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Title: Made in the South Bronx: The Role of Nonprofit Developers in Neighborhood Revitalization
Authors: Karasz, Matthew
Advisors: Price, Hugh
Department: Woodrow Wilson School
Class Year: 2013
Abstract: In 1976, a former New York City Housing Commissioner suggested that New York pursue a policy of “Planned Shrinkage” and thereby forsake the South Bronx neighborhood. Yet during the subsequent two decades, the South Bronx experienced revitalization as the City committed approximately $1.2 billion in housing investment to the area. Recent empirical research has demonstrated the connection between this municipal investment and the neighborhood’s improvement. Even though authors have repeatedly asserted the connection between the City’s use of local nonprofit developers and the neighborhood impacts of this municipal investment, none of them has analyzed the relationship. This paper analyses the City’s use of local nonprofit developers in the redevelopment of the South Bronx area. It explains how the composition of the cityowned housing stock and the availability of the Low-Income Housing Tax Credit led municipal policy-makers to implement the City’s housing investment through these local nonprofit groups despite concerns about their capacity. It demonstrates how the structure of federal housing funds as well as the attitude of municipal policy-makers during the 1970s fostered the creation of local development capacity in the area. Moreover, it describes how innovations in the way that the City structured its partnerships with these local groups enabled it to leverage this local capacity even more efficiently. Lastly, it discusses the ways in which these partnerships contributed to the lasting effect of the City’s housing investment in the South Bronx area by indirectly helping to address the social ills that accompanied the neighborhood’s physical decay. This paper concludes with several lessons from New York’s experience using local nonprofits in the South Bronx redevelopment that could inform policy decisions in other cities facing the prospect of “Planned Shrinkage.”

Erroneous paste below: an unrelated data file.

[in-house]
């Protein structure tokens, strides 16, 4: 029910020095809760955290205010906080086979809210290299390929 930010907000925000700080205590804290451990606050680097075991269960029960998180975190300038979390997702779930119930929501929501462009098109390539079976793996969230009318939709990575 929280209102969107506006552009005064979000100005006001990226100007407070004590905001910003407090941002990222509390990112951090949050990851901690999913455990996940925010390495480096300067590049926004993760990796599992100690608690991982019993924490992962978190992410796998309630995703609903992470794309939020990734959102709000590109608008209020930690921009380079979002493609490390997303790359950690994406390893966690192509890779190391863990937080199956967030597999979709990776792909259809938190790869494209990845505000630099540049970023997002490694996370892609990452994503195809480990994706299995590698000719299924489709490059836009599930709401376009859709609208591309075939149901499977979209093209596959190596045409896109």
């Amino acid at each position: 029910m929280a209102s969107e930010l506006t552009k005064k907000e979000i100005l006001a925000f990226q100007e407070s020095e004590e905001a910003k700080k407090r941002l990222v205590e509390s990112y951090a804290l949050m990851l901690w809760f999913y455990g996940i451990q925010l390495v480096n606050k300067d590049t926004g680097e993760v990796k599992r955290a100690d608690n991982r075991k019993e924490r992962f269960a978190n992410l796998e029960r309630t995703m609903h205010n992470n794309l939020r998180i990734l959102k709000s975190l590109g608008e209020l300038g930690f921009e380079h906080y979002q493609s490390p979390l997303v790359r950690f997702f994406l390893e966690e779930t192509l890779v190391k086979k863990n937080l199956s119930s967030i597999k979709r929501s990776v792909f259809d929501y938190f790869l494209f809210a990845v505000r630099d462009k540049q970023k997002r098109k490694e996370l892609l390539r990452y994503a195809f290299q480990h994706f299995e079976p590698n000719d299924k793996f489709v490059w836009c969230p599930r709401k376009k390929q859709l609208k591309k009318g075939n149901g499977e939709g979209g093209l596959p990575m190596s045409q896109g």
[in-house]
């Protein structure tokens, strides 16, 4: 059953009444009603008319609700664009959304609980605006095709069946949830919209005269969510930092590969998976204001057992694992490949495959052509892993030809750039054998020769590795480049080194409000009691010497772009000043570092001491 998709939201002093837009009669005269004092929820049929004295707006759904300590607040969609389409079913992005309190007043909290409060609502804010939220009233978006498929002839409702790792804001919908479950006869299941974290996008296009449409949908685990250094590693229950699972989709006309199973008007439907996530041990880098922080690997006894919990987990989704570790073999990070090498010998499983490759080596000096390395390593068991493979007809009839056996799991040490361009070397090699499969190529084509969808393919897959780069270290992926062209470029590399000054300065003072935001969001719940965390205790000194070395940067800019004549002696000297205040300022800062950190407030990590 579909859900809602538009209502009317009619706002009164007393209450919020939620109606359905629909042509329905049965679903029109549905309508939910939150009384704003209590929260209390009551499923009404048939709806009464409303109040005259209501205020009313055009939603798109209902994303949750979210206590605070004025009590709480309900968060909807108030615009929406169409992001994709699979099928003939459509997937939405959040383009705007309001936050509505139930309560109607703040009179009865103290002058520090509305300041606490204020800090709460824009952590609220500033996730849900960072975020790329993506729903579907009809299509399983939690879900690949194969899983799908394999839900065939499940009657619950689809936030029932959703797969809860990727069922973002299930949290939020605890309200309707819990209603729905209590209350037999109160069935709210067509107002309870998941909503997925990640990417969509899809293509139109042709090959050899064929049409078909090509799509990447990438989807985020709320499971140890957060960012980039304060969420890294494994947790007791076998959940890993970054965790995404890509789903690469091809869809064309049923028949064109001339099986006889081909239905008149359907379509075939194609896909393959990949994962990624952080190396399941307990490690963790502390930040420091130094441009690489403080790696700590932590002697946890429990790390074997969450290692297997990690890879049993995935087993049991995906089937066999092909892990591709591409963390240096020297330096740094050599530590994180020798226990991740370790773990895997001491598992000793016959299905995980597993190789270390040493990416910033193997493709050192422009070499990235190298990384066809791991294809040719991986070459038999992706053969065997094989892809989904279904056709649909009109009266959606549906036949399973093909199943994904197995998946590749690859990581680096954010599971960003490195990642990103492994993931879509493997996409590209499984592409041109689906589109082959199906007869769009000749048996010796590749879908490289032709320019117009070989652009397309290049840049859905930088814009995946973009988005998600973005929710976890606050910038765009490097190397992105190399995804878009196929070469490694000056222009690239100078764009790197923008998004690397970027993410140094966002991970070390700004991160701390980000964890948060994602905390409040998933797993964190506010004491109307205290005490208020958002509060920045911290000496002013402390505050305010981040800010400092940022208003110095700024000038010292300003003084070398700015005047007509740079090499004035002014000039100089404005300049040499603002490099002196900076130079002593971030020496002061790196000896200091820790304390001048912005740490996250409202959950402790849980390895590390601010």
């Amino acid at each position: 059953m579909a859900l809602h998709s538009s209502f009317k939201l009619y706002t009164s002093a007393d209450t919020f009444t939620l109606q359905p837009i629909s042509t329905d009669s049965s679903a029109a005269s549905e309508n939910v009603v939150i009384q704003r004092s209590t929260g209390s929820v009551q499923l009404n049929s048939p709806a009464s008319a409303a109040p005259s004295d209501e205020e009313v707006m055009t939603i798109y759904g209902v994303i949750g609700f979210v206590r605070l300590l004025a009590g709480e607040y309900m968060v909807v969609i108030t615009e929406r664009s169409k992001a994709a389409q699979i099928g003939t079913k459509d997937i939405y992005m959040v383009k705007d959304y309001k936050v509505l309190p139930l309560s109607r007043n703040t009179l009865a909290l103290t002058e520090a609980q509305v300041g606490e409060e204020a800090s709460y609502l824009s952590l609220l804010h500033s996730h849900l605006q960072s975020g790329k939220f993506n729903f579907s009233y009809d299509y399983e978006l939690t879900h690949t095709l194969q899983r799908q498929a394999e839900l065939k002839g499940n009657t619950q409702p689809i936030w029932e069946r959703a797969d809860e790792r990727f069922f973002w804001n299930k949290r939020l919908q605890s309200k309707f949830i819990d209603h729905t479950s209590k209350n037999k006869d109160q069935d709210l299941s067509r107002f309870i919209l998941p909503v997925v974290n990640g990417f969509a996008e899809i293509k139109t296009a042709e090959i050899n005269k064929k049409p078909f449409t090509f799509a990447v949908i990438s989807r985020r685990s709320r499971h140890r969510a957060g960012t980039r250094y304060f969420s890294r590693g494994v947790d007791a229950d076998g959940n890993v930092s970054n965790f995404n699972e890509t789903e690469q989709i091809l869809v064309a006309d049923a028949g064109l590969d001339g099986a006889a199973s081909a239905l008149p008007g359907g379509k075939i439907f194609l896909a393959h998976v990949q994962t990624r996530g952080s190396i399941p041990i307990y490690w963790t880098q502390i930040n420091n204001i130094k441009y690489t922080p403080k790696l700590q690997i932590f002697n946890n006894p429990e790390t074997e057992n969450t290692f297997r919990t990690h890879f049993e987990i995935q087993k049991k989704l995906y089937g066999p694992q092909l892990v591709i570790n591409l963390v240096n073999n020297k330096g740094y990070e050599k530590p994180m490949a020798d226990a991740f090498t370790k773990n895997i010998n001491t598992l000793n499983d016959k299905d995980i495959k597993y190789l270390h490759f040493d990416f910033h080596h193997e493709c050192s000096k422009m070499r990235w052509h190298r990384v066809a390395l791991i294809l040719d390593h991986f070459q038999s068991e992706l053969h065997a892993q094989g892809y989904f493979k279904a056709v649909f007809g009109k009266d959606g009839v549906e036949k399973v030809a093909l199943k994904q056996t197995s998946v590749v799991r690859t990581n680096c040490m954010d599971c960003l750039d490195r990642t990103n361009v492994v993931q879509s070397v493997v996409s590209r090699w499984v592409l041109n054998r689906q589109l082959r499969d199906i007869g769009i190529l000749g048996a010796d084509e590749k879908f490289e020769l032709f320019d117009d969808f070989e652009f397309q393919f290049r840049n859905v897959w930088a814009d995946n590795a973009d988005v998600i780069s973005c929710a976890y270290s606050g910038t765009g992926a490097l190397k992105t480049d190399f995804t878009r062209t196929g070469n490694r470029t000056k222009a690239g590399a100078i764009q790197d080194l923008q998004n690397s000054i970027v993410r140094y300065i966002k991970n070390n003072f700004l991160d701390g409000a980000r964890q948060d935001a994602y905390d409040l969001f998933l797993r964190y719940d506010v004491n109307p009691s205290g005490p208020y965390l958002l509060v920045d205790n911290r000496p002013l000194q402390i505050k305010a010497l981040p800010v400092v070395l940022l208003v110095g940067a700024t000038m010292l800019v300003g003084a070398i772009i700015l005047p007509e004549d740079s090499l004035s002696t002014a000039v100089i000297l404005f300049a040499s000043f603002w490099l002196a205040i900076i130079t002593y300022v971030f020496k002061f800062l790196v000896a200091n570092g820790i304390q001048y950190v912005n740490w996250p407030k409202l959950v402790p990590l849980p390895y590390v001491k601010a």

Extent: 107 pages
Access Restrictions: Walk-in Access. This thesis can only be viewed on computer terminals at the Mudd Manuscript Library.
Type of Material: Princeton University Senior Theses
Language: en_US
Appears in Collections:Woodrow Wilson School, 1929-2016

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